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Tignanello is produced exclusively from the vineyard of the same name, a parcel of some 140 acres (57 hectares) with limestone-rich soils and a southwestern exposure at 1150-1325 feet (350-400 meters) above sea level at the Tignanello estate. It was the first Sangiovese wine to be aged in small oak barrels, the first modern rd wine to use such non-traditional varieties as Cabernet in the blend, and among the first red wines from the Chianti Classico area to be produced without white grapes.
The wine, originally called "Chianti Classico Riserva vigneto Tignanello" (a Chianti Classico Riserva from the Tignanello vineyard), was produced for the first time from a single vineyard parcel in 1970, when the blend contained 20% of Canaiolo and 5% of Trebbiano and Malvasia, both white grapes., and the wine aged in small oak barrels. In 1971 it became a Tuscan red table wine rather than a Chianti Classico, and was called Tignanello; in the 1975 vintage the white grapes were totally eliminated from the blend. Ever since 1982, the blend has been the one currently used. Tignanello is bottled only in favorable vintages, and was not produced in 1972, 1973,1974, 1976, 1984, 1992, and 2002.
After a rainy and fairly cold autumn and winter, spring and summer 2003 will certainly be remembered as among the hottest and driest in recent years. Thanks to the dry, mild weather in spring, budding was promising and slightly earlier than average for all varieties and the conditions were subsequently excellent for flowering and fruit setting. From June onwards throughout the summer the weather conditions were unusual with very high temperatures and absolutely no rain. As a consequence, the grapes ripened early and immediately after 15th August the earliest ripening varieties showed very high sugar levels, due to a sort of natural auto-concentration. Production quantities were slightly lower due to the lack of water, especially where emergency watering was not possible. This trend continued steadily during the harvesting period, allowing us to wait for the best moment to pick the fruit, thus avoiding risks of damage to the grapes.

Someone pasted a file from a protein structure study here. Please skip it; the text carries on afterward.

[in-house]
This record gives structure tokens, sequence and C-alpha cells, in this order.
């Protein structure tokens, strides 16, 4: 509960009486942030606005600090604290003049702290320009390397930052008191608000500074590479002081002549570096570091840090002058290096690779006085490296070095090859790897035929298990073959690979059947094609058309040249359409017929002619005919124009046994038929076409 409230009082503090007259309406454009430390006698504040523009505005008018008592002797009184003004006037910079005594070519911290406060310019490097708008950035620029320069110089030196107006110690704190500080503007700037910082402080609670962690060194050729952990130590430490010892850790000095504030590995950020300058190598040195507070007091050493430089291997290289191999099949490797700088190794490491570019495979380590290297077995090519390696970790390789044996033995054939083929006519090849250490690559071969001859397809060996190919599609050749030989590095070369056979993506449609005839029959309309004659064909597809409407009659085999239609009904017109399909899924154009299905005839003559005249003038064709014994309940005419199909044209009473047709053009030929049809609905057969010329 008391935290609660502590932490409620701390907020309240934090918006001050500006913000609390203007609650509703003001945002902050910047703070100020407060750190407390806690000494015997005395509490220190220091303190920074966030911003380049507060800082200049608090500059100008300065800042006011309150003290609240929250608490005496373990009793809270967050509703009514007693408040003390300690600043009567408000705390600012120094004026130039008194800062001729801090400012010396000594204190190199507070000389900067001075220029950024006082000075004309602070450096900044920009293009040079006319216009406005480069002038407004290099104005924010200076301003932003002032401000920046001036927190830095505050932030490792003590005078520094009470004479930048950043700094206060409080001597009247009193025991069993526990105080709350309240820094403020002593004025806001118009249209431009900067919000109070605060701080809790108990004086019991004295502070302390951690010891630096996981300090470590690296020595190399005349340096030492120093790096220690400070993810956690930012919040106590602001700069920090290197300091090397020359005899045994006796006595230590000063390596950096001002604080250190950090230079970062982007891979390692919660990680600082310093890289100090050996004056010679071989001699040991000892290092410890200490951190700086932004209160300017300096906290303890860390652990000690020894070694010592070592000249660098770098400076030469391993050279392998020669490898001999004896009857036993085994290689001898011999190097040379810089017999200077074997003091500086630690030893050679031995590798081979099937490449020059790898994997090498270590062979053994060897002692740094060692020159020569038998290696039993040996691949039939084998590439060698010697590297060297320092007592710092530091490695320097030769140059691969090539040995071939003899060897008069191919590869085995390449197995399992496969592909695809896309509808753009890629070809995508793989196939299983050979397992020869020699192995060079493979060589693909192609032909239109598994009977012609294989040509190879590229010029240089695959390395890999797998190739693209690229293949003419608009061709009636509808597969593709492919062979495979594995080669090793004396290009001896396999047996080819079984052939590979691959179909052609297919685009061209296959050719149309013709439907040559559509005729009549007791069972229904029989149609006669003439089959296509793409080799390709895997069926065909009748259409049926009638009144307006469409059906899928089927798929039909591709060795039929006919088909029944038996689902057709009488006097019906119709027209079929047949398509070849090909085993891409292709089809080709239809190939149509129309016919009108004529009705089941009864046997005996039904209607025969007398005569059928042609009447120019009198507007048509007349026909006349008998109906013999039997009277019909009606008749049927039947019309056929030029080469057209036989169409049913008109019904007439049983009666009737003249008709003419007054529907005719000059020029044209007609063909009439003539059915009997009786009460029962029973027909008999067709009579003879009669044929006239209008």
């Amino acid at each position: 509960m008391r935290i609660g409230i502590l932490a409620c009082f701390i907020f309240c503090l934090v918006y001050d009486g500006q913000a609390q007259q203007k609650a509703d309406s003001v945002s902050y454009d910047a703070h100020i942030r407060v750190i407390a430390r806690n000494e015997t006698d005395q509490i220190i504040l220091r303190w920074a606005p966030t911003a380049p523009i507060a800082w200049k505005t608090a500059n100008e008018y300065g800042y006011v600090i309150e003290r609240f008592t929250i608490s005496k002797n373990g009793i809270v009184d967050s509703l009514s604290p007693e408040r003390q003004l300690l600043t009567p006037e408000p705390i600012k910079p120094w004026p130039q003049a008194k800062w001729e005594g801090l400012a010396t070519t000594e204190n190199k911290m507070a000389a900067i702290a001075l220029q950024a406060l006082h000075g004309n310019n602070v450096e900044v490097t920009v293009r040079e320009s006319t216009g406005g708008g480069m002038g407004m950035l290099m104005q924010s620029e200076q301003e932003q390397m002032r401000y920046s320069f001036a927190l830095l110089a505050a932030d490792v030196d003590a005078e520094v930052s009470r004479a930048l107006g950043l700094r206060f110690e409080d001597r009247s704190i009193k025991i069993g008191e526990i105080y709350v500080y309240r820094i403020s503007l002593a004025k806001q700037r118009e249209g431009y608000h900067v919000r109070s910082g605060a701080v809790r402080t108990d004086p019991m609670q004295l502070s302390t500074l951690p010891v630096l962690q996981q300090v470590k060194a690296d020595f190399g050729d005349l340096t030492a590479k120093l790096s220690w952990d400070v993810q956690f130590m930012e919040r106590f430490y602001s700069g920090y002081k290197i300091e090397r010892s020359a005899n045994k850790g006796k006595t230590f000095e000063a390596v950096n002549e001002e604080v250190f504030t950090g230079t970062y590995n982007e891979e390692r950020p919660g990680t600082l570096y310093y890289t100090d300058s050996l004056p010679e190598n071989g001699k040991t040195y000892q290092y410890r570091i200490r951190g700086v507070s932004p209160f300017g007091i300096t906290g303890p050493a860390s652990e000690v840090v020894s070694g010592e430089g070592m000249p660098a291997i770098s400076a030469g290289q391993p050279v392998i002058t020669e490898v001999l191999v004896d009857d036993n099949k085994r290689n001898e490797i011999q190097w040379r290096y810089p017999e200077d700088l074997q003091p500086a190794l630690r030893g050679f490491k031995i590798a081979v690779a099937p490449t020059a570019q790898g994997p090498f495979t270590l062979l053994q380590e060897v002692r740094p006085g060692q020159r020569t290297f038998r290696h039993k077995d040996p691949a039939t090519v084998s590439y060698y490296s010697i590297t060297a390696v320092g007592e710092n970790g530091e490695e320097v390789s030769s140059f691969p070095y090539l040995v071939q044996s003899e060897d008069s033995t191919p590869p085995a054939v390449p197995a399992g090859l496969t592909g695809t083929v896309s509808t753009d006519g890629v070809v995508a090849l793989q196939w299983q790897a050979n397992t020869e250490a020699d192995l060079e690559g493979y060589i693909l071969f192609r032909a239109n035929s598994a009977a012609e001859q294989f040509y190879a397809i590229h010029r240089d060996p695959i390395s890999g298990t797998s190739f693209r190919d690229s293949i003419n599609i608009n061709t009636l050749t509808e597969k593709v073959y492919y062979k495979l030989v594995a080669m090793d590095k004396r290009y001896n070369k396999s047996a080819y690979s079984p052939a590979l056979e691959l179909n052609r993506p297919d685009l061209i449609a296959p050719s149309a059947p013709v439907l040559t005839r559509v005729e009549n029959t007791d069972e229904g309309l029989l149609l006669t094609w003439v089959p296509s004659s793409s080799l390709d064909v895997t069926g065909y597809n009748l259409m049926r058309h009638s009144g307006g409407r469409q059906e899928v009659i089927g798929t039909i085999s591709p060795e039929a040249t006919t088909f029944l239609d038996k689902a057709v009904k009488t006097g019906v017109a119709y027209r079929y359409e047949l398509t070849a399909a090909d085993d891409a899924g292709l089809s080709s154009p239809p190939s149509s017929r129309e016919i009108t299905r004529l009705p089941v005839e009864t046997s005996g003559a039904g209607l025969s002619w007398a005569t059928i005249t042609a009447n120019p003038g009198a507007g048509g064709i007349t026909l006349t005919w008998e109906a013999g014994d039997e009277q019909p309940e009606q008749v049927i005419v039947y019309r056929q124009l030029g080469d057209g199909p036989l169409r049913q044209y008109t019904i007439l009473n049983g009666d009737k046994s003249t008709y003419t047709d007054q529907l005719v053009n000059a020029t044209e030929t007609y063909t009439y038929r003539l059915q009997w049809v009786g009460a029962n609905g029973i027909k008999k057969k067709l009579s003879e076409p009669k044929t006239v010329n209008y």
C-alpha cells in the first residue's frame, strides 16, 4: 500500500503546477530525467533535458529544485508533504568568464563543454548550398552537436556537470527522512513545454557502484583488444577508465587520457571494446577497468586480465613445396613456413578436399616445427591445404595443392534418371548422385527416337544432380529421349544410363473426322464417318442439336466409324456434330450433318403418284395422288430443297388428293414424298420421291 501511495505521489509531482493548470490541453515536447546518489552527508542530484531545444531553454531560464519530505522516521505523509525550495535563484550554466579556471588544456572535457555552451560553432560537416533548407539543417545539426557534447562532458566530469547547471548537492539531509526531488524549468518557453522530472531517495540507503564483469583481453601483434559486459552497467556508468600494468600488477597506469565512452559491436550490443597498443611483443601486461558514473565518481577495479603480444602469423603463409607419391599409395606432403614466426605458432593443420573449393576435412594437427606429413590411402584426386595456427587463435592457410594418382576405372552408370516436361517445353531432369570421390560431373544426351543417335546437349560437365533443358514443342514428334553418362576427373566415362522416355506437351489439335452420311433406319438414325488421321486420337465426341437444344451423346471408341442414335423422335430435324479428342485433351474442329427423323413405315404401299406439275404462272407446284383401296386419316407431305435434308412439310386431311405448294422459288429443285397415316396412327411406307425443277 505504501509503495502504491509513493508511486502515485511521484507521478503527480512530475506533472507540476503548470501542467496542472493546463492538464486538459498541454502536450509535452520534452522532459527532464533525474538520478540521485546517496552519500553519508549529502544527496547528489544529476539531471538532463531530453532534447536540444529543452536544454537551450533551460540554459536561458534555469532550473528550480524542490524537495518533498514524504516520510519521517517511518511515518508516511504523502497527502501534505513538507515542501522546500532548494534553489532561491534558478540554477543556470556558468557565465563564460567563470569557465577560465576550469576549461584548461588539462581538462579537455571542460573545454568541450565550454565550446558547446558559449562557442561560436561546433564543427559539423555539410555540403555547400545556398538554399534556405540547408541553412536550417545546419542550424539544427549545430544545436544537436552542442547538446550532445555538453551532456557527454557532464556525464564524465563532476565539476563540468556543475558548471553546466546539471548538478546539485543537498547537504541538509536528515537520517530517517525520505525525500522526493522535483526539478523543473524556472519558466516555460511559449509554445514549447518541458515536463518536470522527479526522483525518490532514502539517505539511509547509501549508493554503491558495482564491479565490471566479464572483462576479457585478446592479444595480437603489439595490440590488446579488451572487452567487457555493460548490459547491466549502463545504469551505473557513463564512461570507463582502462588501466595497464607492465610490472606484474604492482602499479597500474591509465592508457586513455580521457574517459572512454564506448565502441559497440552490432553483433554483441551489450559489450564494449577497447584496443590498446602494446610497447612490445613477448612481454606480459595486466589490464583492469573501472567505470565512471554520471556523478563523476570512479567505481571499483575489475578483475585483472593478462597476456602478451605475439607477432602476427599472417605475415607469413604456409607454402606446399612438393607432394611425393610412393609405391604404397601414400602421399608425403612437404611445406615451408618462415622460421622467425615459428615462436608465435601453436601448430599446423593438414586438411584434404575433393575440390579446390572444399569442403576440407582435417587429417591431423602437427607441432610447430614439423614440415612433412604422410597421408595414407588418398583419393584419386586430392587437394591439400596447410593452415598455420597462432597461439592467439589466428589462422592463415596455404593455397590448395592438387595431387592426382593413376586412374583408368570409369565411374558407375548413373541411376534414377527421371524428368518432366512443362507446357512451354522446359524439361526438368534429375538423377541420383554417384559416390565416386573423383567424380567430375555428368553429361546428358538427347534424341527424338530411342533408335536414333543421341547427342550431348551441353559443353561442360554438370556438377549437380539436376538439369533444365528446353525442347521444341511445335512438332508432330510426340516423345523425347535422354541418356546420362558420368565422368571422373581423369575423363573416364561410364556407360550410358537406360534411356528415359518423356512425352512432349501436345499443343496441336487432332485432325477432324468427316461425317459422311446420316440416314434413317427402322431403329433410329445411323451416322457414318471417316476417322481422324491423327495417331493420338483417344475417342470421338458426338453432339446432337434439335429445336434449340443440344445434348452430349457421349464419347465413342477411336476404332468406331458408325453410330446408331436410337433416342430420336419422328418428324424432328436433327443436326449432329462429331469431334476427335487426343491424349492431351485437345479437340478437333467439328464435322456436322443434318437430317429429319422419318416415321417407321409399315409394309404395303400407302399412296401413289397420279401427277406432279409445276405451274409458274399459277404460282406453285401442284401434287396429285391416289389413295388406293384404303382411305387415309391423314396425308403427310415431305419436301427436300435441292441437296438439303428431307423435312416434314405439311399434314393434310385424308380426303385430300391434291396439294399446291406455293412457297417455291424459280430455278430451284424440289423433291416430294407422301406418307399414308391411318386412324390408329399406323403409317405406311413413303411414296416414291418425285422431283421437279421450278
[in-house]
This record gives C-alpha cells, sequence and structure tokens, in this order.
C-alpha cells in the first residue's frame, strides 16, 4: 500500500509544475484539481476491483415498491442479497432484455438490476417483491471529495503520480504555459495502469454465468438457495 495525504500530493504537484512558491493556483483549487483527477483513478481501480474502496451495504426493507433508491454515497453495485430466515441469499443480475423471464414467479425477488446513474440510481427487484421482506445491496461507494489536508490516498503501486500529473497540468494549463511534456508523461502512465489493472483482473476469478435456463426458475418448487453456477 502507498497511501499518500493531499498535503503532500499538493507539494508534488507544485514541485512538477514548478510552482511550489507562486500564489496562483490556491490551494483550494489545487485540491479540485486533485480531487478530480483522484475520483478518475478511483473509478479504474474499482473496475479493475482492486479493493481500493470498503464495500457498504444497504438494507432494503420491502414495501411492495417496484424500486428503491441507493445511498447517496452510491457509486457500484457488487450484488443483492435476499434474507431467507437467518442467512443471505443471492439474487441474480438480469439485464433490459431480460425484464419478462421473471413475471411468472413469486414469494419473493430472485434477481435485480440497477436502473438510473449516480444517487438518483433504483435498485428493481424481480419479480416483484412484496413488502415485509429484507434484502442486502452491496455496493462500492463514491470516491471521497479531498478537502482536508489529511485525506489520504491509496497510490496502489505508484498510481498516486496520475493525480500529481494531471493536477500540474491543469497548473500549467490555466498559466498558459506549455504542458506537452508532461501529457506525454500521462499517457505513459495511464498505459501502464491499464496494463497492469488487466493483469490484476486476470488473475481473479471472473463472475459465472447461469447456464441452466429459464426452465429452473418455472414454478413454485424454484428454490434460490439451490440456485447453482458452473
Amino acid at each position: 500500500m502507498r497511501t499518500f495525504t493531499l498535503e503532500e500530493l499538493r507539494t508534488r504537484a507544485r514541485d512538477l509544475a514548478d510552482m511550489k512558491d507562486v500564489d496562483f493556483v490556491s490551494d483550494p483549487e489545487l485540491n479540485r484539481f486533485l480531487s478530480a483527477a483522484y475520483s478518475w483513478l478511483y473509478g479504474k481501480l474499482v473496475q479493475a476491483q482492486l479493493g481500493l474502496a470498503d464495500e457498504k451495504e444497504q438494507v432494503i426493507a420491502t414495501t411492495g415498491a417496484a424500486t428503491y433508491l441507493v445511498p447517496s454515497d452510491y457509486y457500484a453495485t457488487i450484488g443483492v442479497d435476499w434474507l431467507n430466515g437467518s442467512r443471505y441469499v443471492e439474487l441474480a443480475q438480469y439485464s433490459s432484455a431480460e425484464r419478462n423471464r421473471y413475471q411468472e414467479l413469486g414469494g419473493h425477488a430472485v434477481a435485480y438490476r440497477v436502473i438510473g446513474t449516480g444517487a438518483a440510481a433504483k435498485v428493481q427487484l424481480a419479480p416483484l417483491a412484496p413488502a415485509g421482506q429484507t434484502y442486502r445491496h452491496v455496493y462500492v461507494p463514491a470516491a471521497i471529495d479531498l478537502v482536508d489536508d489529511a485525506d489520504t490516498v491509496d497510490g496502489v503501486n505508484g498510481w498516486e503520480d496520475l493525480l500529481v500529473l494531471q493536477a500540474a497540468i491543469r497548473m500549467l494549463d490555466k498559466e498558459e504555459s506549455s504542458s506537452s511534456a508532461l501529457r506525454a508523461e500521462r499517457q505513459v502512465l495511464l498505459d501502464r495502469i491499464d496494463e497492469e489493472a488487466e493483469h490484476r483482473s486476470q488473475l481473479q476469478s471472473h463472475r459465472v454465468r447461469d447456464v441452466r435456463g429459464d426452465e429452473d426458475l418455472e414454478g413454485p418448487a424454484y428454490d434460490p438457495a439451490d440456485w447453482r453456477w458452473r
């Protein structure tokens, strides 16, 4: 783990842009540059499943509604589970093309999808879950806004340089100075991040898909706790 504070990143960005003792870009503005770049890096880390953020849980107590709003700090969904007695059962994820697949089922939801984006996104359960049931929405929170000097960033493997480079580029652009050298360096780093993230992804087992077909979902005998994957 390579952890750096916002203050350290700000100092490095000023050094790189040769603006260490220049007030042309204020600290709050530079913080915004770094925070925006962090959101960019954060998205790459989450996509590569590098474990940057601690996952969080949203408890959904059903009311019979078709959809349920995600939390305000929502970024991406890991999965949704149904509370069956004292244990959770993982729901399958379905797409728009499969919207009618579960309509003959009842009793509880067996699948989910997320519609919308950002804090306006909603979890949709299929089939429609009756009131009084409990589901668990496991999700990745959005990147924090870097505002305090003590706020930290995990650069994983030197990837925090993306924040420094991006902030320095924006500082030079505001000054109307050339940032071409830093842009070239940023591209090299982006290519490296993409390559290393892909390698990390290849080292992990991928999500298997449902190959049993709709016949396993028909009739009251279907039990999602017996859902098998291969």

Given the weather the harvest began early, at least in part. Some of the Cabernet and Sangiovese grapes were already ripe by mid-September. The vinification process was able to adapt to the use of techniques better suited to the warm weather: due to the rich and extractable nature of the polyphenolic components, maceration took place at 25°C for a maximum of 7 days (for the Sangiovese) and 10 days (the Cabernet). For both varieties alcoholic fermentation took place in traditional wooden barrels. Extraction was carried out mainly using the pigeage technique very lightly given the fact that the polyphenolic components were easy to extract. The wines were racked with a few residual sugars and completed alcoholic fermentation in new French oak barriques. Malolactic fermentation took place spontaneously by the end of November in the same barriques. After malolactic fermentation the wines were blended and left in barriques for a further 12 months and racked in the air as necessary. When the ageing period was complete, the wine in each barrique was tasted and the necessary selections made, after which it was bottled. After another year ageing in bottles it was released for sale. Alcohol : 13,5% Vol.